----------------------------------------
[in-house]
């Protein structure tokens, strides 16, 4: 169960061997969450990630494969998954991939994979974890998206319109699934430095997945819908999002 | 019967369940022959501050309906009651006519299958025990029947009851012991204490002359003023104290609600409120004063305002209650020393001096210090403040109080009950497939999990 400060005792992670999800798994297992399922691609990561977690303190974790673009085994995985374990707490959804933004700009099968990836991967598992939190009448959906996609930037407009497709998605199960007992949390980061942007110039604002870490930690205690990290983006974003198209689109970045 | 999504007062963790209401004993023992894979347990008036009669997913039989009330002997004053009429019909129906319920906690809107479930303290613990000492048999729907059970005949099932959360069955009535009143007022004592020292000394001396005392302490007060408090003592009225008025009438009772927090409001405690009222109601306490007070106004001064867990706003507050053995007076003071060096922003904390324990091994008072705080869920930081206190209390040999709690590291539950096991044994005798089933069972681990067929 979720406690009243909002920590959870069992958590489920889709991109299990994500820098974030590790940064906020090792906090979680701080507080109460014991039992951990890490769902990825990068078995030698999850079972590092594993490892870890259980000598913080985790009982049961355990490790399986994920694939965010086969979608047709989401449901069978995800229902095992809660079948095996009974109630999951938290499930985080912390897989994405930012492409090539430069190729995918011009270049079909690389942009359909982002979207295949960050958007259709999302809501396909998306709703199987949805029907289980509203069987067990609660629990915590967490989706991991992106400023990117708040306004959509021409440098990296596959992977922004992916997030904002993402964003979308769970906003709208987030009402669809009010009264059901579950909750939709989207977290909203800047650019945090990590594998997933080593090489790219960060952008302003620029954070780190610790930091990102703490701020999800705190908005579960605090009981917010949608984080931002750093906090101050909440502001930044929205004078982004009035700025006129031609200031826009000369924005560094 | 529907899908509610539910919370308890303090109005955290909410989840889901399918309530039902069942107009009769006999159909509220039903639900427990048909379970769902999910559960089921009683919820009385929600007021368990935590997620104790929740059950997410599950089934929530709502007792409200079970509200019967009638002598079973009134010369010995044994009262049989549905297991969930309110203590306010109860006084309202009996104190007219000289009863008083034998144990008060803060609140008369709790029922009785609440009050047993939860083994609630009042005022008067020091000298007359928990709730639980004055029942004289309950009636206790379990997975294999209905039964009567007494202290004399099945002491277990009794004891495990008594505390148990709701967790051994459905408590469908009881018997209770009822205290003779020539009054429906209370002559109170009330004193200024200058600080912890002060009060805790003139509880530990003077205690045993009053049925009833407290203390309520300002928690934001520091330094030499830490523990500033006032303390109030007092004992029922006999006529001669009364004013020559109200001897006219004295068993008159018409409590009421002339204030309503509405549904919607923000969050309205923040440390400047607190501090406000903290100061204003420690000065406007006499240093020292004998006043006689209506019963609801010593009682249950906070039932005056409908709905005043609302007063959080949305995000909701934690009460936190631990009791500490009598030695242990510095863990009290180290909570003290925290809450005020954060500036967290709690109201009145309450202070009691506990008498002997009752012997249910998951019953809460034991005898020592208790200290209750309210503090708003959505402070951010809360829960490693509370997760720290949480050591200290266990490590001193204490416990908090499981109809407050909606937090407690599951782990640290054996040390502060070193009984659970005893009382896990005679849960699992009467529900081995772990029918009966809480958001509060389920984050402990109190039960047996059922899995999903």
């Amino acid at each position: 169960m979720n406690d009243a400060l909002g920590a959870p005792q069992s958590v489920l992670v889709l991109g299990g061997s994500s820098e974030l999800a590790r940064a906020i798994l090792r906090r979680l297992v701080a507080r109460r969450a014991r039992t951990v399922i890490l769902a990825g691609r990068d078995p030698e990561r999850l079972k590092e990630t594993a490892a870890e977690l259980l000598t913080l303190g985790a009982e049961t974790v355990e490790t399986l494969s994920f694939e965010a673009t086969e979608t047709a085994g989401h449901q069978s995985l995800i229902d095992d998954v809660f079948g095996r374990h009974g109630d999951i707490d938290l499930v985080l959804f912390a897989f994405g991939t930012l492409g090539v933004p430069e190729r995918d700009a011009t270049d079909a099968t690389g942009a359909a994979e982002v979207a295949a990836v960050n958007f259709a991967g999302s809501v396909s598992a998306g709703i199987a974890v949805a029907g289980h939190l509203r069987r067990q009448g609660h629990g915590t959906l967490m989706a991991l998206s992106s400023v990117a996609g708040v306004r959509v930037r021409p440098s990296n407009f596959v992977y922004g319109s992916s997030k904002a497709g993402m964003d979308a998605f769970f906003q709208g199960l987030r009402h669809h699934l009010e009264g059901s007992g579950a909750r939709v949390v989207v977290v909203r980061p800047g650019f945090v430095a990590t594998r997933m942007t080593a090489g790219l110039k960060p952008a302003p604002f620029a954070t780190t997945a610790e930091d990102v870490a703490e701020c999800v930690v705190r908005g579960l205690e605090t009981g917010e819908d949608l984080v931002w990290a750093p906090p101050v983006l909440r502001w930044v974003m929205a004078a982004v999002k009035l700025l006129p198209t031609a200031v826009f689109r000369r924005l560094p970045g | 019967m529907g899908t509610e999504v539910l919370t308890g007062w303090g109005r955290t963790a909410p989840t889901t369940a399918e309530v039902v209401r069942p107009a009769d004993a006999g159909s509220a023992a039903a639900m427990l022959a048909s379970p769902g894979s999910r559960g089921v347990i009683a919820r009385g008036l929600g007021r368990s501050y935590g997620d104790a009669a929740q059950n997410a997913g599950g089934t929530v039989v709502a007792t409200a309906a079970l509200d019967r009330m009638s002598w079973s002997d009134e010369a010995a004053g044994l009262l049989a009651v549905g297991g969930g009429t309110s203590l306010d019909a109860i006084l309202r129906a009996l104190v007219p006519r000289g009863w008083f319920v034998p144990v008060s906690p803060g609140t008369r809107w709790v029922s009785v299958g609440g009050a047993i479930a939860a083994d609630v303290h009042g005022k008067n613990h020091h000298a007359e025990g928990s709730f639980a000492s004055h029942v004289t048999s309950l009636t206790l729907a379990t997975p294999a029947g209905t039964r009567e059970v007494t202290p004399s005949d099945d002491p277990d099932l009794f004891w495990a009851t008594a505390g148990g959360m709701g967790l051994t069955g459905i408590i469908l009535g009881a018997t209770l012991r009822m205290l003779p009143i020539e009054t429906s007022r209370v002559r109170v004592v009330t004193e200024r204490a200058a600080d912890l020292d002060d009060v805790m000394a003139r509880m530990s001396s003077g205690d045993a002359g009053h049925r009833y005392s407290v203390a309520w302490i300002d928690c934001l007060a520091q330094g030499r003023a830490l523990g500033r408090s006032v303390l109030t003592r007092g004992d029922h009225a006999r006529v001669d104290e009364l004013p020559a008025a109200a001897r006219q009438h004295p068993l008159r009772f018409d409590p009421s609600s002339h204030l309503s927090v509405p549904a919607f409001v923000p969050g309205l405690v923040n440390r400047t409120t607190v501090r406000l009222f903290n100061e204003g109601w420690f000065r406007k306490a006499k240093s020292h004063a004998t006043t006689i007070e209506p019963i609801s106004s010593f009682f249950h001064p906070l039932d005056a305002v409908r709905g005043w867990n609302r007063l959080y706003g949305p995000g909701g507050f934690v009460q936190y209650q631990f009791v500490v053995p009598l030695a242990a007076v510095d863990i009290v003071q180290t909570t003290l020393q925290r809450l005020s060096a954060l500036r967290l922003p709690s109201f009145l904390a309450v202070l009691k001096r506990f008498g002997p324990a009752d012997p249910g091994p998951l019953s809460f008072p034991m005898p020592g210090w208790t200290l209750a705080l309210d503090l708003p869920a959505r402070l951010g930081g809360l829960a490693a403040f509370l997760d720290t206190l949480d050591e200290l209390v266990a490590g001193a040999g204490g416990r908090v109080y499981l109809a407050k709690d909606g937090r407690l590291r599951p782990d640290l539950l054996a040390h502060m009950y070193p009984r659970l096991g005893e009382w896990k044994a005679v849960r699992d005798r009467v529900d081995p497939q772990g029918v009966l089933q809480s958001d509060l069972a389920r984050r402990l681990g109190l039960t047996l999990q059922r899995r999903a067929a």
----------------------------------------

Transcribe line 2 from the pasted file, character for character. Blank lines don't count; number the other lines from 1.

């Protein structure tokens, strides 16, 4: 169960061997969450990630494969998954991939994979974890998206319109699934430095997945819908999002 | 019967369940022959501050309906009651006519299958025990029947009851012991204490002359003023104290609600409120004063305002209650020393001096210090403040109080009950497939999990 400060005792992670999800798994297992399922691609990561977690303190974790673009085994995985374990707490959804933004700009099968990836991967598992939190009448959906996609930037407009497709998605199960007992949390980061942007110039604002870490930690205690990290983006974003198209689109970045 | 999504007062963790209401004993023992894979347990008036009669997913039989009330002997004053009429019909129906319920906690809107479930303290613990000492048999729907059970005949099932959360069955009535009143007022004592020292000394001396005392302490007060408090003592009225008025009438009772927090409001405690009222109601306490007070106004001064867990706003507050053995007076003071060096922003904390324990091994008072705080869920930081206190209390040999709690590291539950096991044994005798089933069972681990067929 979720406690009243909002920590959870069992958590489920889709991109299990994500820098974030590790940064906020090792906090979680701080507080109460014991039992951990890490769902990825990068078995030698999850079972590092594993490892870890259980000598913080985790009982049961355990490790399986994920694939965010086969979608047709989401449901069978995800229902095992809660079948095996009974109630999951938290499930985080912390897989994405930012492409090539430069190729995918011009270049079909690389942009359909982002979207295949960050958007259709999302809501396909998306709703199987949805029907289980509203069987067990609660629990915590967490989706991991992106400023990117708040306004959509021409440098990296596959992977922004992916997030904002993402964003979308769970906003709208987030009402669809009010009264059901579950909750939709989207977290909203800047650019945090990590594998997933080593090489790219960060952008302003620029954070780190610790930091990102703490701020999800705190908005579960605090009981917010949608984080931002750093906090101050909440502001930044929205004078982004009035700025006129031609200031826009000369924005560094 | 529907899908509610539910919370308890303090109005955290909410989840889901399918309530039902069942107009009769006999159909509220039903639900427990048909379970769902999910559960089921009683919820009385929600007021368990935590997620104790929740059950997410599950089934929530709502007792409200079970509200019967009638002598079973009134010369010995044994009262049989549905297991969930309110203590306010109860006084309202009996104190007219000289009863008083034998144990008060803060609140008369709790029922009785609440009050047993939860083994609630009042005022008067020091000298007359928990709730639980004055029942004289309950009636206790379990997975294999209905039964009567007494202290004399099945002491277990009794004891495990008594505390148990709701967790051994459905408590469908009881018997209770009822205290003779020539009054429906209370002559109170009330004193200024200058600080912890002060009060805790003139509880530990003077205690045993009053049925009833407290203390309520300002928690934001520091330094030499830490523990500033006032303390109030007092004992029922006999006529001669009364004013020559109200001897006219004295068993008159018409409590009421002339204030309503509405549904919607923000969050309205923040440390400047607190501090406000903290100061204003420690000065406007006499240093020292004998006043006689209506019963609801010593009682249950906070039932005056409908709905005043609302007063959080949305995000909701934690009460936190631990009791500490009598030695242990510095863990009290180290909570003290925290809450005020954060500036967290709690109201009145309450202070009691506990008498002997009752012997249910998951019953809460034991005898020592208790200290209750309210503090708003959505402070951010809360829960490693509370997760720290949480050591200290266990490590001193204490416990908090499981109809407050909606937090407690599951782990640290054996040390502060070193009984659970005893009382896990005679849960699992009467529900081995772990029918009966809480958001509060389920984050402990109190039960047996059922899995999903």